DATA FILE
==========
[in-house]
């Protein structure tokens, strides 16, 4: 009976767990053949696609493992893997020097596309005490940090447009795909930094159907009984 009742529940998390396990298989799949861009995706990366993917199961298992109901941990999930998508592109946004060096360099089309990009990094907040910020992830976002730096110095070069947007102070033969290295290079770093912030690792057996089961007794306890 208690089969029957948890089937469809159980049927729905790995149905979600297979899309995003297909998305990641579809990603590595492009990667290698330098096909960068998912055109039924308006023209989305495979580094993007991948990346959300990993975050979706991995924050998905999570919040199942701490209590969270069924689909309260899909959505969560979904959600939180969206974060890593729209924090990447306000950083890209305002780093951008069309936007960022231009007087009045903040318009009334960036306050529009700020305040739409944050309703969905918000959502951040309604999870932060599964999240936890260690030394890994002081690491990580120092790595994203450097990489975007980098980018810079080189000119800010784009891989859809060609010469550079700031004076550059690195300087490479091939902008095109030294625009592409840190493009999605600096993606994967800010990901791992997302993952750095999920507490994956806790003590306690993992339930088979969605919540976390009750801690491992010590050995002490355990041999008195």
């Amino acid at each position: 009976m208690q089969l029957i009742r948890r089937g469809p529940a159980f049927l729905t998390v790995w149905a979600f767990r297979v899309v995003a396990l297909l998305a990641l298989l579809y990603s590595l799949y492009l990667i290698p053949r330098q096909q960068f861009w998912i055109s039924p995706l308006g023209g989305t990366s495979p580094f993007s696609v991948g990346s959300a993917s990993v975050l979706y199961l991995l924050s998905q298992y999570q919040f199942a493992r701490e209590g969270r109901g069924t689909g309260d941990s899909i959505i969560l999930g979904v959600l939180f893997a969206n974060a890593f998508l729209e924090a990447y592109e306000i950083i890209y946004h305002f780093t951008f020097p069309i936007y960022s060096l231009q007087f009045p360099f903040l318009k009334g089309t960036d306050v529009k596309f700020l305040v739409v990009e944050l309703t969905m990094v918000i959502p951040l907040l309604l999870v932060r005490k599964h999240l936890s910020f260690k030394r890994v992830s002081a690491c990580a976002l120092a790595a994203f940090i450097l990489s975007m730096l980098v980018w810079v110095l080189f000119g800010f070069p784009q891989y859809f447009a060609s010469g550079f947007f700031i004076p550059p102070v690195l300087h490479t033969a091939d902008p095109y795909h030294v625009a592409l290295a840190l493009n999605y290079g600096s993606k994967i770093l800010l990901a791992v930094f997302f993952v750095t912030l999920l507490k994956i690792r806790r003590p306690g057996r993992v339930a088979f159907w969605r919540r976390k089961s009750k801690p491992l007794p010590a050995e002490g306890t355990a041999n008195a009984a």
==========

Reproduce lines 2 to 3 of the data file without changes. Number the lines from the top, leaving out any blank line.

């Protein structure tokens, strides 16, 4: 009976767990053949696609493992893997020097596309005490940090447009795909930094159907009984 009742529940998390396990298989799949861009995706990366993917199961298992109901941990999930998508592109946004060096360099089309990009990094907040910020992830976002730096110095070069947007102070033969290295290079770093912030690792057996089961007794306890 208690089969029957948890089937469809159980049927729905790995149905979600297979899309995003297909998305990641579809990603590595492009990667290698330098096909960068998912055109039924308006023209989305495979580094993007991948990346959300990993975050979706991995924050998905999570919040199942701490209590969270069924689909309260899909959505969560979904959600939180969206974060890593729209924090990447306000950083890209305002780093951008069309936007960022231009007087009045903040318009009334960036306050529009700020305040739409944050309703969905918000959502951040309604999870932060599964999240936890260690030394890994002081690491990580120092790595994203450097990489975007980098980018810079080189000119800010784009891989859809060609010469550079700031004076550059690195300087490479091939902008095109030294625009592409840190493009999605600096993606994967800010990901791992997302993952750095999920507490994956806790003590306690993992339930088979969605919540976390009750801690491992010590050995002490355990041999008195």
């Amino acid at each position: 009976m208690q089969l029957i009742r948890r089937g469809p529940a159980f049927l729905t998390v790995w149905a979600f767990r297979v899309v995003a396990l297909l998305a990641l298989l579809y990603s590595l799949y492009l990667i290698p053949r330098q096909q960068f861009w998912i055109s039924p995706l308006g023209g989305t990366s495979p580094f993007s696609v991948g990346s959300a993917s990993v975050l979706y199961l991995l924050s998905q298992y999570q919040f199942a493992r701490e209590g969270r109901g069924t689909g309260d941990s899909i959505i969560l999930g979904v959600l939180f893997a969206n974060a890593f998508l729209e924090a990447y592109e306000i950083i890209y946004h305002f780093t951008f020097p069309i936007y960022s060096l231009q007087f009045p360099f903040l318009k009334g089309t960036d306050v529009k596309f700020l305040v739409v990009e944050l309703t969905m990094v918000i959502p951040l907040l309604l999870v932060r005490k599964h999240l936890s910020f260690k030394r890994v992830s002081a690491c990580a976002l120092a790595a994203f940090i450097l990489s975007m730096l980098v980018w810079v110095l080189f000119g800010f070069p784009q891989y859809f447009a060609s010469g550079f947007f700031i004076p550059p102070v690195l300087h490479t033969a091939d902008p095109y795909h030294v625009a592409l290295a840190l493009n999605y290079g600096s993606k994967i770093l800010l990901a791992v930094f997302f993952v750095t912030l999920l507490k994956i690792r806790r003590p306690g057996r993992v339930a088979f159907w969605r919540r976390k089961s009750k801690p491992l007794p010590a050995e002490g306890t355990a041999n008195a009984a």